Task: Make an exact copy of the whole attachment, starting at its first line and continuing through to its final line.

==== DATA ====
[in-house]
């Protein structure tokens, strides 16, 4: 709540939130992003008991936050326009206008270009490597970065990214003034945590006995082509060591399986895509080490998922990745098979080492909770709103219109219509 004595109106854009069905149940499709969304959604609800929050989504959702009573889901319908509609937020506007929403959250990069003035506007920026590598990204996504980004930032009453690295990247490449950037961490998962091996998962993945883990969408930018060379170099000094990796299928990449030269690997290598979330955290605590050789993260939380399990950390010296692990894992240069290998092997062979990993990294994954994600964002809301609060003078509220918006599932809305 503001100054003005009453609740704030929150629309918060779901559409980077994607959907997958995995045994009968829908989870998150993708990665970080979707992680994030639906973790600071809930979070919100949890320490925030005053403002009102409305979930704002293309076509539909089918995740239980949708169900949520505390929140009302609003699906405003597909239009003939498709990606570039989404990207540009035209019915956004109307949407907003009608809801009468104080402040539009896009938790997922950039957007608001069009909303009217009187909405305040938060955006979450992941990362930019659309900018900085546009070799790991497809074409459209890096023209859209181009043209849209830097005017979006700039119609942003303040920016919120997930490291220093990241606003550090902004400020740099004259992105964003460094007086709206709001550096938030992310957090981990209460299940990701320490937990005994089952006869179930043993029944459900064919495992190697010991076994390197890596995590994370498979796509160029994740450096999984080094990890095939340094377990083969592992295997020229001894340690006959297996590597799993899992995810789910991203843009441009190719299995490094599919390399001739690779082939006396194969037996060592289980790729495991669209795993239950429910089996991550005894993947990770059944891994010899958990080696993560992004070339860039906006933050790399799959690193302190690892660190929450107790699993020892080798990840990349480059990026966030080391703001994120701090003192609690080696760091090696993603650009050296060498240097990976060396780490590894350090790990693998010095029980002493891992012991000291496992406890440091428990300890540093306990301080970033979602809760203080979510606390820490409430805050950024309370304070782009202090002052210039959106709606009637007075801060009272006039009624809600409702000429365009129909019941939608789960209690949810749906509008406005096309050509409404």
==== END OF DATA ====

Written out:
[in-house]
């Protein structure tokens, strides 16, 4: 709540939130992003008991936050326009206008270009490597970065990214003034945590006995082509060591399986895509080490998922990745098979080492909770709103219109219509 004595109106854009069905149940499709969304959604609800929050989504959702009573889901319908509609937020506007929403959250990069003035506007920026590598990204996504980004930032009453690295990247490449950037961490998962091996998962993945883990969408930018060379170099000094990796299928990449030269690997290598979330955290605590050789993260939380399990950390010296692990894992240069290998092997062979990993990294994954994600964002809301609060003078509220918006599932809305 503001100054003005009453609740704030929150629309918060779901559409980077994607959907997958995995045994009968829908989870998150993708990665970080979707992680994030639906973790600071809930979070919100949890320490925030005053403002009102409305979930704002293309076509539909089918995740239980949708169900949520505390929140009302609003699906405003597909239009003939498709990606570039989404990207540009035209019915956004109307949407907003009608809801009468104080402040539009896009938790997922950039957007608001069009909303009217009187909405305040938060955006979450992941990362930019659309900018900085546009070799790991497809074409459209890096023209859209181009043209849209830097005017979006700039119609942003303040920016919120997930490291220093990241606003550090902004400020740099004259992105964003460094007086709206709001550096938030992310957090981990209460299940990701320490937990005994089952006869179930043993029944459900064919495992190697010991076994390197890596995590994370498979796509160029994740450096999984080094990890095939340094377990083969592992295997020229001894340690006959297996590597799993899992995810789910991203843009441009190719299995490094599919390399001739690779082939006396194969037996060592289980790729495991669209795993239950429910089996991550005894993947990770059944891994010899958990080696993560992004070339860039906006933050790399799959690193302190690892660190929450107790699993020892080798990840990349480059990026966030080391703001994120701090003192609690080696760091090696993603650009050296060498240097990976060396780490590894350090790990693998010095029980002493891992012991000291496992406890440091428990300890540093306990301080970033979602809760203080979510606390820490409430805050950024309370304070782009202090002052210039959106709606009637007075801060009272006039009624809600409702000429365009129909019941939608789960209690949810749906509008406005096309050509409404």